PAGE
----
Post-Incarceration: Part of Freedom is Pushing Yourself in New Directions

Early this morning as I sat at my dining room table drinking my coffee, trying to prepare myself for the day ahead, I found myself reflecting on my days in prison. It’s been almost three years and I still feel like I’m in the initial stages of reentry. I’m looking forward to the day when this will all feel normal: waking up in the free world with a ton of choices to make and no longer being affected by my distant past in prison. Continue reading

Wardens in FPC Alderson in Conversation with Jeri Kirby, West Virginia University Professor of The Inside Out Program

Yesterday I had the privilege of speaking to the Bureau of Prisons Warden’s Advisory Council in reference to programming in female facilities and reentry efforts. I spoke alongside Jeri Kirby of West Virginia University. She is a professor who served two years in prison two decades ago. Since her release, she has obtained her degree and currently teaches the Inside Out Program to incarcerated individuals. Continue reading

Parole, Early Termination, and the Court Services and Offender Supervision Agency (CSOSA)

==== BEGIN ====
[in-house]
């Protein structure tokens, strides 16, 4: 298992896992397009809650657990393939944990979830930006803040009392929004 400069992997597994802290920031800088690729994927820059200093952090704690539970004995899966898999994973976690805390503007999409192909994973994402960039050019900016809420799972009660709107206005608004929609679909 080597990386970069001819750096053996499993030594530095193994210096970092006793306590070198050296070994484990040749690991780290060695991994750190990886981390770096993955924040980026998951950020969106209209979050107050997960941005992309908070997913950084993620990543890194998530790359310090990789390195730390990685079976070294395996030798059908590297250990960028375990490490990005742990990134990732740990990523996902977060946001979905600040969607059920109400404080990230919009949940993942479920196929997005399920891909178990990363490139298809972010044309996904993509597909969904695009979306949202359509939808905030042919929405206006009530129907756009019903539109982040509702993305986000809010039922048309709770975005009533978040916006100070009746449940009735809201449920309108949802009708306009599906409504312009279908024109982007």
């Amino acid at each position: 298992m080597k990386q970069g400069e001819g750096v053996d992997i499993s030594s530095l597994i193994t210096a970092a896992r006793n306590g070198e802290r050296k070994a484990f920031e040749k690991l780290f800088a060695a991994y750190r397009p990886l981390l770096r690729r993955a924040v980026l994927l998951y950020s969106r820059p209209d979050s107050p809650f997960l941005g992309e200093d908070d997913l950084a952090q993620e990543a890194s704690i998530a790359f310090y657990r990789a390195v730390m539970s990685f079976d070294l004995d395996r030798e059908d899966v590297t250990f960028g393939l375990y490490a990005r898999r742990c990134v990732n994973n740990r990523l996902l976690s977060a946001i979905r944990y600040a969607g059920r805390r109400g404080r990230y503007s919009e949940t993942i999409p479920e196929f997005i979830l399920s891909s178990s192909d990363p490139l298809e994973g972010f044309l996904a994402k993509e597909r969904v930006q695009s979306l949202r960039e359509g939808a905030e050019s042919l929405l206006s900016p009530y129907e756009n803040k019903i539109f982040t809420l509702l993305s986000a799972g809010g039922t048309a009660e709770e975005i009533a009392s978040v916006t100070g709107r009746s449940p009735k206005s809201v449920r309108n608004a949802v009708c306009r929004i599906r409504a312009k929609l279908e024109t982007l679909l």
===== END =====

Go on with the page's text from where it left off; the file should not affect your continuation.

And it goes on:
July 11, 2055 – That’s the day my parole sentence expires. In 1993 I was sentenced to 20–60 years. After serving 18.5 years I was granted parole after my initial hearing. I have been on parole for a little over two years. Even though I have been called “The Poster Child” for reentry in D.C. I remain on high-level supervision with Court Services and Offender Supervision Agency (CSOSA). Continue reading

Coping with Life on Parole

Ralph Waldo Emerson wrote to his daughter when she was struggling to overcome the pain of a past mistake. He said, “Finish every day and be done with it. You have done what you could. Some blunders and absurdities no doubt crept in; but get rid of them and forget them as soon as you can. Tomorrow is a new day and you should never encumber its potentialities and invitations with dread of the past. You should not waste a moment of today on the rottenness of yesterday.” Continue reading